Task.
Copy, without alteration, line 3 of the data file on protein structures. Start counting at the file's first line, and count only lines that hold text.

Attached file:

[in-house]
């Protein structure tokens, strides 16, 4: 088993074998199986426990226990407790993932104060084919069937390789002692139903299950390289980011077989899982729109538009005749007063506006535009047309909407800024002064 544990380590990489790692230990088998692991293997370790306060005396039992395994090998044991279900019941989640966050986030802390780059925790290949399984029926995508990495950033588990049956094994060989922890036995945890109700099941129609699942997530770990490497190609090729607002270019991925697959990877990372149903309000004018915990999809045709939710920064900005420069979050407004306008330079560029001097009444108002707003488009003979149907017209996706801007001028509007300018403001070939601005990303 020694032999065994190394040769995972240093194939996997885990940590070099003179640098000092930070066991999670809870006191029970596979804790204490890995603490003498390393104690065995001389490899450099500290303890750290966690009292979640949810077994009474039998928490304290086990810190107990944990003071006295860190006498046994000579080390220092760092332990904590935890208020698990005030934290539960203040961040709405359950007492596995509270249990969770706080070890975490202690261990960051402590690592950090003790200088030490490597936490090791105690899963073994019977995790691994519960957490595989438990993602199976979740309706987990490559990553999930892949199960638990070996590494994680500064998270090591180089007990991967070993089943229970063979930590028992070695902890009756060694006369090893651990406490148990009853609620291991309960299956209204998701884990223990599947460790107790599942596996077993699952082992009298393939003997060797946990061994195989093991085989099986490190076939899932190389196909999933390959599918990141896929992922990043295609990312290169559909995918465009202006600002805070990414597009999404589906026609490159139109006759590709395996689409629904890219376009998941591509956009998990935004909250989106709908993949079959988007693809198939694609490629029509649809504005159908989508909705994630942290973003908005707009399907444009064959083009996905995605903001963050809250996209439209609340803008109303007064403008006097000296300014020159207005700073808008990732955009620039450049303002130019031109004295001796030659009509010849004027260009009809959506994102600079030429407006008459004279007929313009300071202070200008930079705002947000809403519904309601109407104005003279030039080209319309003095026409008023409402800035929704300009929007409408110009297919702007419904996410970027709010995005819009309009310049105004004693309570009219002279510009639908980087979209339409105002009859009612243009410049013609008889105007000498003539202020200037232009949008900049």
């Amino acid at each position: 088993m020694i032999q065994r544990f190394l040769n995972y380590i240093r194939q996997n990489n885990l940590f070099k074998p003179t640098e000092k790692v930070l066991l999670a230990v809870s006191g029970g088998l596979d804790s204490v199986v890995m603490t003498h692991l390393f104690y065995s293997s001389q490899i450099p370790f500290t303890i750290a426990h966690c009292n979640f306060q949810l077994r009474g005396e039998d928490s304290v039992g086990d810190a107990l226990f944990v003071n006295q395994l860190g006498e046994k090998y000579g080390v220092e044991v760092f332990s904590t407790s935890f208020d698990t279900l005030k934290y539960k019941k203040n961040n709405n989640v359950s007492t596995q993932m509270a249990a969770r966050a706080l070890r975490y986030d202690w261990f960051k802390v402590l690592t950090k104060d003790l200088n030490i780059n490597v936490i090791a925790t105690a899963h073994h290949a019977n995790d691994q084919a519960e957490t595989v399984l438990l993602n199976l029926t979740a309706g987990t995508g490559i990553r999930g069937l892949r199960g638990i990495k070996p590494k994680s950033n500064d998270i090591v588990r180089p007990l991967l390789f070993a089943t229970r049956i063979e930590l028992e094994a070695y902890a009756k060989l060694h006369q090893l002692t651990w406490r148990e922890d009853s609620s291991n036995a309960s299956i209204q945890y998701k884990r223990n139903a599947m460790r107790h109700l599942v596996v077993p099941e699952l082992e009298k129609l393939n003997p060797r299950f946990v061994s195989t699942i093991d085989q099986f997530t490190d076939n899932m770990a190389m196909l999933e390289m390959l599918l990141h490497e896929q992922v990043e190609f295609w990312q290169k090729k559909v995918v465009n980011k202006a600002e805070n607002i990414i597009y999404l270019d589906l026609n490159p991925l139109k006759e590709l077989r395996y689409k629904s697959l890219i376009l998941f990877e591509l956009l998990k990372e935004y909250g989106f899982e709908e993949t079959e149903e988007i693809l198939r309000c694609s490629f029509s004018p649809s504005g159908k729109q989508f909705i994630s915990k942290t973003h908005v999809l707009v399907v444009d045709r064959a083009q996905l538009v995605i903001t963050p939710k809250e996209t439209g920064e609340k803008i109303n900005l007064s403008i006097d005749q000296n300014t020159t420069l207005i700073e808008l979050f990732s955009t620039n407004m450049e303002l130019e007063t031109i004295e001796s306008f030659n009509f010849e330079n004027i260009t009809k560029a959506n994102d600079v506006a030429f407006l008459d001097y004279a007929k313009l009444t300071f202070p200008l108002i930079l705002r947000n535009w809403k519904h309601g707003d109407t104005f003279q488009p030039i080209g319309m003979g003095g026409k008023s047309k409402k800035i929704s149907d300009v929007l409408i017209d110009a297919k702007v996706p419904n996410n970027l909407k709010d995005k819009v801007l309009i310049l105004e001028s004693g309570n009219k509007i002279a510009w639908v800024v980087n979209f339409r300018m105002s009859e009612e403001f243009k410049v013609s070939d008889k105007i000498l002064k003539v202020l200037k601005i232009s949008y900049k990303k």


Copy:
């Amino acid at each position: 088993m020694i032999q065994r544990f190394l040769n995972y380590i240093r194939q996997n990489n885990l940590f070099k074998p003179t640098e000092k790692v930070l066991l999670a230990v809870s006191g029970g088998l596979d804790s204490v199986v890995m603490t003498h692991l390393f104690y065995s293997s001389q490899i450099p370790f500290t303890i750290a426990h966690c009292n979640f306060q949810l077994r009474g005396e039998d928490s304290v039992g086990d810190a107990l226990f944990v003071n006295q395994l860190g006498e046994k090998y000579g080390v220092e044991v760092f332990s904590t407790s935890f208020d698990t279900l005030k934290y539960k019941k203040n961040n709405n989640v359950s007492t596995q993932m509270a249990a969770r966050a706080l070890r975490y986030d202690w261990f960051k802390v402590l690592t950090k104060d003790l200088n030490i780059n490597v936490i090791a925790t105690a899963h073994h290949a019977n995790d691994q084919a519960e957490t595989v399984l438990l993602n199976l029926t979740a309706g987990t995508g490559i990553r999930g069937l892949r199960g638990i990495k070996p590494k994680s950033n500064d998270i090591v588990r180089p007990l991967l390789f070993a089943t229970r049956i063979e930590l028992e094994a070695y902890a009756k060989l060694h006369q090893l002692t651990w406490r148990e922890d009853s609620s291991n036995a309960s299956i209204q945890y998701k884990r223990n139903a599947m460790r107790h109700l599942v596996v077993p099941e699952l082992e009298k129609l393939n003997p060797r299950f946990v061994s195989t699942i093991d085989q099986f997530t490190d076939n899932m770990a190389m196909l999933e390289m390959l599918l990141h490497e896929q992922v990043e190609f295609w990312q290169k090729k559909v995918v465009n980011k202006a600002e805070n607002i990414i597009y999404l270019d589906l026609n490159p991925l139109k006759e590709l077989r395996y689409k629904s697959l890219i376009l998941f990877e591509l956009l998990k990372e935004y909250g989106f899982e709908e993949t079959e149903e988007i693809l198939r309000c694609s490629f029509s004018p649809s504005g159908k729109q989508f909705i994630s915990k942290t973003h908005v999809l707009v399907v444009d045709r064959a083009q996905l538009v995605i903001t963050p939710k809250e996209t439209g920064e609340k803008i109303n900005l007064s403008i006097d005749q000296n300014t020159t420069l207005i700073e808008l979050f990732s955009t620039n407004m450049e303002l130019e007063t031109i004295e001796s306008f030659n009509f010849e330079n004027i260009t009809k560029a959506n994102d600079v506006a030429f407006l008459d001097y004279a007929k313009l009444t300071f202070p200008l108002i930079l705002r947000n535009w809403k519904h309601g707003d109407t104005f003279q488009p030039i080209g319309m003979g003095g026409k008023s047309k409402k800035i929704s149907d300009v929007l409408i017209d110009a297919k702007v996706p419904n996410n970027l909407k709010d995005k819009v801007l309009i310049l105004e001028s004693g309570n009219k509007i002279a510009w639908v800024v980087n979209f339409r300018m105002s009859e009612e403001f243009k410049v013609s070939d008889k105007i000498l002064k003539v202020l200037k601005i232009s949008y900049k990303k």